"I read the descriptions of thecorrespondence between Margaret [Mead, 1901-1978] and Ruth [Benedict,1887-1948] and Edward Sapir [1884-1939], and the poems they wrote to each other,knowing now that at some stage Ruth and Margaret decided that neither of themwould choose further intimacy with Sapir, but rather they preferred each other[page 125]. Margaret workedhard and incessantly to sustain relationships, caring most about those in whichdifferent kinds of intimacy supported and enriched each other, the sharing of afine meal, the wrestling of intense intellectual collaboration, the delights oflovemaking. Her letter takes the death of Ruth Benedict in 1948 and the dissolution of her marriage to myfather [Gregory Bateson, 1904-1980] gradually becoming irreversible in the same period, as theend of a kind of completeness. Ruth and Gregory were the two people she lovedmost fully and abidingly, exploring all the possibilities of personal andintellectual closeness. The intimacy to which Margaret and Ruth progressedafter Margaret's completion of her degree became the model for one axis of herlife while the other was defined in relation to the men she loved or married.After Margaret's death, I asked my father how he had felt about the idea ofMargaret and Ruth as lovers, a relationship that had begun before Margaret andGregory met, and continued into the years of their marriage. He spoke of Ruthas his senior, someone for whom he had great respect and always a sense ofdistance, and of her remote beauty [stress added]." Mary Catherine Bateson, 1984, Witha Daughter's Eye: A Memoir of Margaret Mead and Gregory Bateson (NY: Morrow), page 117 [and page 125 aswell].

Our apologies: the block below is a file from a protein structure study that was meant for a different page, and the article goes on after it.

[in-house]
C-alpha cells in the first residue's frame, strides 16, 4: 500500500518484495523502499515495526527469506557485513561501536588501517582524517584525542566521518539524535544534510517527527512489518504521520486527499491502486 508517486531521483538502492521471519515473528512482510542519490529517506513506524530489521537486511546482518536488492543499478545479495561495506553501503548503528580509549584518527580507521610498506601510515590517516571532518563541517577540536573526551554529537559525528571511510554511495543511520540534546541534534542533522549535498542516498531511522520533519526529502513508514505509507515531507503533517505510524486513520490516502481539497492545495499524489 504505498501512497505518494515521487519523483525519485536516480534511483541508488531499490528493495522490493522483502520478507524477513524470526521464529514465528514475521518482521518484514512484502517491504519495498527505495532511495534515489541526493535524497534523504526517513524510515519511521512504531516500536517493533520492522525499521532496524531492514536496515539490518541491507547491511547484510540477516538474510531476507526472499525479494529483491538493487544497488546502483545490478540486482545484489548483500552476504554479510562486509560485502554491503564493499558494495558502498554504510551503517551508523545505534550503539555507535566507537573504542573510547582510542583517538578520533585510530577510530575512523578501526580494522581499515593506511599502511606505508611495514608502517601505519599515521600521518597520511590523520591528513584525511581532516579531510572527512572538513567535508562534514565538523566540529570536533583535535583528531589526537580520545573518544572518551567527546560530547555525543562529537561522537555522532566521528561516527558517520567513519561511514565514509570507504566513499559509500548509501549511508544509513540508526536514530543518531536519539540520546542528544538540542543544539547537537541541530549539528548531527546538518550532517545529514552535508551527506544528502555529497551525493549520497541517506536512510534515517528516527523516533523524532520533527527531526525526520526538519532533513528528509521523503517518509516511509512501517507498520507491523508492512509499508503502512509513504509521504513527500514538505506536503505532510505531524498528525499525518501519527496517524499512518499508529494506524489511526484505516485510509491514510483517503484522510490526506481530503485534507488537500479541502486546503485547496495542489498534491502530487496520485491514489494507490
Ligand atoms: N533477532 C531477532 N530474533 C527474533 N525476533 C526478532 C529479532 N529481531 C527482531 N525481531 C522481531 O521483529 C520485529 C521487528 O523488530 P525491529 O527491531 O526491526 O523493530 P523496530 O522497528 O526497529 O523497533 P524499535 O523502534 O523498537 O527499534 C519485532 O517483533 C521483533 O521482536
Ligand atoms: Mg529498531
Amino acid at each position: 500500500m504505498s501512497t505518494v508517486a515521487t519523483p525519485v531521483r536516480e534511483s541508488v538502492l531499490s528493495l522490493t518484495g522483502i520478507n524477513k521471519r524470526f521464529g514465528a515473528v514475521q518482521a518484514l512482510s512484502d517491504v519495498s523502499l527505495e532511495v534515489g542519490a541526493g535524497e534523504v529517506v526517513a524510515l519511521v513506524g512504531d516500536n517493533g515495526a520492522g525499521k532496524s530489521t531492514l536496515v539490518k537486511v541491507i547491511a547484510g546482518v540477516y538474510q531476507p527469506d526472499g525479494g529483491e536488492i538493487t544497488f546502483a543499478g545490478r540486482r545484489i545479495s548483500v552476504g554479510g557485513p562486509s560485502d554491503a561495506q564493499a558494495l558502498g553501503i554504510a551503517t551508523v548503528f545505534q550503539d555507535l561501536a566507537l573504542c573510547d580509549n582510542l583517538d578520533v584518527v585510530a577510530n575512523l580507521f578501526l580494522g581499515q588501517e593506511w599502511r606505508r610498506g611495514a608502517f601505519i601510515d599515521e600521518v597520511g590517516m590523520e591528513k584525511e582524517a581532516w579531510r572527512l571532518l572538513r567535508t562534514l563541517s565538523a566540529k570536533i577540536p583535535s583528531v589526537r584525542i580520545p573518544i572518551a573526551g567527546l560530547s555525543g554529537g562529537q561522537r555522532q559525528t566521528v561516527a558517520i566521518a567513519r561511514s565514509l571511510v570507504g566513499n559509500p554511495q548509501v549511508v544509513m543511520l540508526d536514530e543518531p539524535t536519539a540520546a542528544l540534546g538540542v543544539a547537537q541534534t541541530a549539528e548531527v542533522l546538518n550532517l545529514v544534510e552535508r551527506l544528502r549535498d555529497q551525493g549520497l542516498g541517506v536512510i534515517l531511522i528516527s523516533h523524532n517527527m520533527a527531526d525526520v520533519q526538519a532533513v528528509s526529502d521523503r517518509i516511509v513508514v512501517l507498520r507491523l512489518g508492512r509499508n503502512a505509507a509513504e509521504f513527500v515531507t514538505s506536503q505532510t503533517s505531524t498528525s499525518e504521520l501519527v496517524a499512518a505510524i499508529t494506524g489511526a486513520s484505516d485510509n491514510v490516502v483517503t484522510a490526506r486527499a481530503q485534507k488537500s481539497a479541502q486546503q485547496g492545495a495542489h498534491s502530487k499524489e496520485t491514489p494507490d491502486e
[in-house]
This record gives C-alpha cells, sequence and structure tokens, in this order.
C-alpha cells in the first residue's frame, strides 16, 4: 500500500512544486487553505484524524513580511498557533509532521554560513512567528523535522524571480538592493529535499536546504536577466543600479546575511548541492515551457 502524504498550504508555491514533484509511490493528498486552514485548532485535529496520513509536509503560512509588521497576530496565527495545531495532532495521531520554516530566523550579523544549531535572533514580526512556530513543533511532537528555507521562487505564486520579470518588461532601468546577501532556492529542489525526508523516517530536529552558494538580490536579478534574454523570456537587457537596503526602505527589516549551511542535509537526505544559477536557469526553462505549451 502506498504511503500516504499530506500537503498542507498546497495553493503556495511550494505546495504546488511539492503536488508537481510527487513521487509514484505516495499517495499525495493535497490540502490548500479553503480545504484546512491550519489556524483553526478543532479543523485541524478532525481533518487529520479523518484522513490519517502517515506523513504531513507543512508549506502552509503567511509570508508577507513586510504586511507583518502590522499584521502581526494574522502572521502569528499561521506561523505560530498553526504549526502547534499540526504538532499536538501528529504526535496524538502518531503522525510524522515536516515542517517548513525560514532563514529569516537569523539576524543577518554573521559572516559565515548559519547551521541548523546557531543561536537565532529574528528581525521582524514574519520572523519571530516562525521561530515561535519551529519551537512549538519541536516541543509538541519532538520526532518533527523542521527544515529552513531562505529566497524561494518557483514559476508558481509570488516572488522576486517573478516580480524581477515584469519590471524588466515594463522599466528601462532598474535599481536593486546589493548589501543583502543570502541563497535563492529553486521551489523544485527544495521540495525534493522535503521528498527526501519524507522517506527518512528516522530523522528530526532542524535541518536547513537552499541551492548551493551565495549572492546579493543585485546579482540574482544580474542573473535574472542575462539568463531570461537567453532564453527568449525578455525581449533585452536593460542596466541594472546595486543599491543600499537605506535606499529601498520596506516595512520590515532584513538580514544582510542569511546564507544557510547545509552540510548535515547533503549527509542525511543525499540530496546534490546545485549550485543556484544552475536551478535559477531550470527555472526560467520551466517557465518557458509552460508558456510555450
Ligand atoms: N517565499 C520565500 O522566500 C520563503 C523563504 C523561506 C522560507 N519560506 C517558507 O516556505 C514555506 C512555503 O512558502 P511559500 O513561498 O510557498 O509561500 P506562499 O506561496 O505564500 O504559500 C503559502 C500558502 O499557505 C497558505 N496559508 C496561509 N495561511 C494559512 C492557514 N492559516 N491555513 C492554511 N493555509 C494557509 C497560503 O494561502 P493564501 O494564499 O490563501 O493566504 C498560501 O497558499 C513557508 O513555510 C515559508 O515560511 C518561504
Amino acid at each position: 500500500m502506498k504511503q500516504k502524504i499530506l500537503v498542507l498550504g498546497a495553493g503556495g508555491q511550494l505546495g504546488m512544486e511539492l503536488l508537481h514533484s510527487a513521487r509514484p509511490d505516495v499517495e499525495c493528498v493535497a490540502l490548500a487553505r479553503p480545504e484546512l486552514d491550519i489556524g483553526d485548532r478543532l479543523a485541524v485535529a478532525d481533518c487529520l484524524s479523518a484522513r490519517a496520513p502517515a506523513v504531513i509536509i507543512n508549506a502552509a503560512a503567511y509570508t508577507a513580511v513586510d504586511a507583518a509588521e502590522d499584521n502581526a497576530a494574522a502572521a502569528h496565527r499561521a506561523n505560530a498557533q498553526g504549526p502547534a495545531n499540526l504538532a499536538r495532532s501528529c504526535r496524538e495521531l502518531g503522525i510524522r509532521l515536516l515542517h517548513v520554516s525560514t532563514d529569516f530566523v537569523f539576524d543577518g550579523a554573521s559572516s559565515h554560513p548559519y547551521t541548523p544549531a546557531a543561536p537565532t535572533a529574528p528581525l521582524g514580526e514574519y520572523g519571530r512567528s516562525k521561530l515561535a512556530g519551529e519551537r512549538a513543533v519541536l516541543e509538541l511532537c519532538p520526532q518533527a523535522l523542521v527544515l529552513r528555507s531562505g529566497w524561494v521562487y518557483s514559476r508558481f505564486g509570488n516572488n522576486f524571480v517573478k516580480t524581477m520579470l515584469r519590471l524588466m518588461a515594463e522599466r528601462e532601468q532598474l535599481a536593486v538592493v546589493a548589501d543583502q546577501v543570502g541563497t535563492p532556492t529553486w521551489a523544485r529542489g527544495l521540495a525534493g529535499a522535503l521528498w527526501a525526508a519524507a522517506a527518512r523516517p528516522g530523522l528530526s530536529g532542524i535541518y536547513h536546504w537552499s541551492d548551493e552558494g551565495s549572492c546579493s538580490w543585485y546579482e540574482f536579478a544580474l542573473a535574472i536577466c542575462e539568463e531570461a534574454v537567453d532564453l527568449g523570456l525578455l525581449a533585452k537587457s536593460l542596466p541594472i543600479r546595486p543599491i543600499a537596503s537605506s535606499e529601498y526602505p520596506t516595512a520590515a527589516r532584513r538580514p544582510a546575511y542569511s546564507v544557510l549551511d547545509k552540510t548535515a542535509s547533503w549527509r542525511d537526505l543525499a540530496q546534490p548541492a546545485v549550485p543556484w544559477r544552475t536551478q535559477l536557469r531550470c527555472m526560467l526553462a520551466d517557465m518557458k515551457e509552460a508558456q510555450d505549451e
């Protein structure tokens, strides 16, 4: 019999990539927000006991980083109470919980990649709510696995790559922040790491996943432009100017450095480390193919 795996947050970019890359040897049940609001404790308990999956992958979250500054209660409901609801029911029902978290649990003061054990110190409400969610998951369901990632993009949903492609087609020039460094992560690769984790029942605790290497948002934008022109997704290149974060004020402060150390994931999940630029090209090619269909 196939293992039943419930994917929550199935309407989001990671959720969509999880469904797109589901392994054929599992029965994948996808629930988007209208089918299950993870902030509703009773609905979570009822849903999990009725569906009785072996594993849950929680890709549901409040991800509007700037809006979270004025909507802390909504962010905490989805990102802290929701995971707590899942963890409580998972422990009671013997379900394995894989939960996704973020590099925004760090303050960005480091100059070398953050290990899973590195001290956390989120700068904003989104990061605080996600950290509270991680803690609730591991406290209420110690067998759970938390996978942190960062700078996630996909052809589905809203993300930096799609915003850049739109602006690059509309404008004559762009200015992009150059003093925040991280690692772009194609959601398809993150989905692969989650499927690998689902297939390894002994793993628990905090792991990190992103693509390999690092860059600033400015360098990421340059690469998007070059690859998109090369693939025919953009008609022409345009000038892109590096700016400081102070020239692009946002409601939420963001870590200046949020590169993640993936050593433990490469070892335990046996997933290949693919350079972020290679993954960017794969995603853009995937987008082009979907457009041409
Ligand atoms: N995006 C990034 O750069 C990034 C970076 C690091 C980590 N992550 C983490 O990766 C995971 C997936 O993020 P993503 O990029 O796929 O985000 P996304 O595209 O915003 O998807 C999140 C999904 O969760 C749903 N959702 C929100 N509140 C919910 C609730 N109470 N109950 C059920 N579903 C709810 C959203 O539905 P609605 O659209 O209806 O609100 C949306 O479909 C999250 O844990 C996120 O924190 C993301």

"Darwin taught us all to see more clearly what everyonehad seen, and Darwin also taught us to think, along with him, what no one elsehad thought. No branch of science is more dominated by a single theory, by asingle great idea, than is the whole of biology by the idea of evolution byNatural Selection." J. Livingston and L. Sinclair, 1967, DarwinAnd The Galapagos, n.p.